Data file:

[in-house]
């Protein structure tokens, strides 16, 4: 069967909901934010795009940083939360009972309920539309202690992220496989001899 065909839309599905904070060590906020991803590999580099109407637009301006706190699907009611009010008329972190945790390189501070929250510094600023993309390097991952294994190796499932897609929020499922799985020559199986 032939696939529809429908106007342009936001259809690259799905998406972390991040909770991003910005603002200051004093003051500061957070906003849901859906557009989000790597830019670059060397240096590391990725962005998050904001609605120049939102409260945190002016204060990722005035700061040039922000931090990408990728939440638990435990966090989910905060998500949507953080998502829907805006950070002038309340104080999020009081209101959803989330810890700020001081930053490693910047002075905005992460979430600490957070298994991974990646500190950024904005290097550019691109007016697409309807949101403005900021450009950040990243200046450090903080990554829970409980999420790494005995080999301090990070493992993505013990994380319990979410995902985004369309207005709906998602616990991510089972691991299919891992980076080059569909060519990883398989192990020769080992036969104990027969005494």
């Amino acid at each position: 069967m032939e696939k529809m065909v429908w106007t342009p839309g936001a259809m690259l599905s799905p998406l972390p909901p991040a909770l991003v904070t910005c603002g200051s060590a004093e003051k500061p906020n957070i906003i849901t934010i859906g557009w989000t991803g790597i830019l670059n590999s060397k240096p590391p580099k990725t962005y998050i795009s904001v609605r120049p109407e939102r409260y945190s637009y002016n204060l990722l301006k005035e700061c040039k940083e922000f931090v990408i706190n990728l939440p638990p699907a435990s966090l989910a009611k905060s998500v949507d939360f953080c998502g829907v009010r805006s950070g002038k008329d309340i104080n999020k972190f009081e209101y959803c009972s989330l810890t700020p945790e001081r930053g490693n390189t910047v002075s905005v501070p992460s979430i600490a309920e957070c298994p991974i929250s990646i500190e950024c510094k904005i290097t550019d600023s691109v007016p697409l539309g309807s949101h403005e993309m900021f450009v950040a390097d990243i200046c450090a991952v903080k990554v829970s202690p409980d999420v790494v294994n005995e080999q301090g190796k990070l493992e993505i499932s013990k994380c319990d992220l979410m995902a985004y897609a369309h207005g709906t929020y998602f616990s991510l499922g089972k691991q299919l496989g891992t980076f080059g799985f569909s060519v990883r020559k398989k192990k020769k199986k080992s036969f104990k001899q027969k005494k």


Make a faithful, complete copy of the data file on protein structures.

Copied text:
[in-house]
């Protein structure tokens, strides 16, 4: 069967909901934010795009940083939360009972309920539309202690992220496989001899 065909839309599905904070060590906020991803590999580099109407637009301006706190699907009611009010008329972190945790390189501070929250510094600023993309390097991952294994190796499932897609929020499922799985020559199986 032939696939529809429908106007342009936001259809690259799905998406972390991040909770991003910005603002200051004093003051500061957070906003849901859906557009989000790597830019670059060397240096590391990725962005998050904001609605120049939102409260945190002016204060990722005035700061040039922000931090990408990728939440638990435990966090989910905060998500949507953080998502829907805006950070002038309340104080999020009081209101959803989330810890700020001081930053490693910047002075905005992460979430600490957070298994991974990646500190950024904005290097550019691109007016697409309807949101403005900021450009950040990243200046450090903080990554829970409980999420790494005995080999301090990070493992993505013990994380319990979410995902985004369309207005709906998602616990991510089972691991299919891992980076080059569909060519990883398989192990020769080992036969104990027969005494």
């Amino acid at each position: 069967m032939e696939k529809m065909v429908w106007t342009p839309g936001a259809m690259l599905s799905p998406l972390p909901p991040a909770l991003v904070t910005c603002g200051s060590a004093e003051k500061p906020n957070i906003i849901t934010i859906g557009w989000t991803g790597i830019l670059n590999s060397k240096p590391p580099k990725t962005y998050i795009s904001v609605r120049p109407e939102r409260y945190s637009y002016n204060l990722l301006k005035e700061c040039k940083e922000f931090v990408i706190n990728l939440p638990p699907a435990s966090l989910a009611k905060s998500v949507d939360f953080c998502g829907v009010r805006s950070g002038k008329d309340i104080n999020k972190f009081e209101y959803c009972s989330l810890t700020p945790e001081r930053g490693n390189t910047v002075s905005v501070p992460s979430i600490a309920e957070c298994p991974i929250s990646i500190e950024c510094k904005i290097t550019d600023s691109v007016p697409l539309g309807s949101h403005e993309m900021f450009v950040a390097d990243i200046c450090a991952v903080k990554v829970s202690p409980d999420v790494v294994n005995e080999q301090g190796k990070l493992e993505i499932s013990k994380c319990d992220l979410m995902a985004y897609a369309h207005g709906t929020y998602f616990s991510l499922g089972k691991q299919l496989g891992t980076f080059g799985f569909s060519v990883r020559k398989k192990k020769k199986k080992s036969f104990k001899q027969k005494k």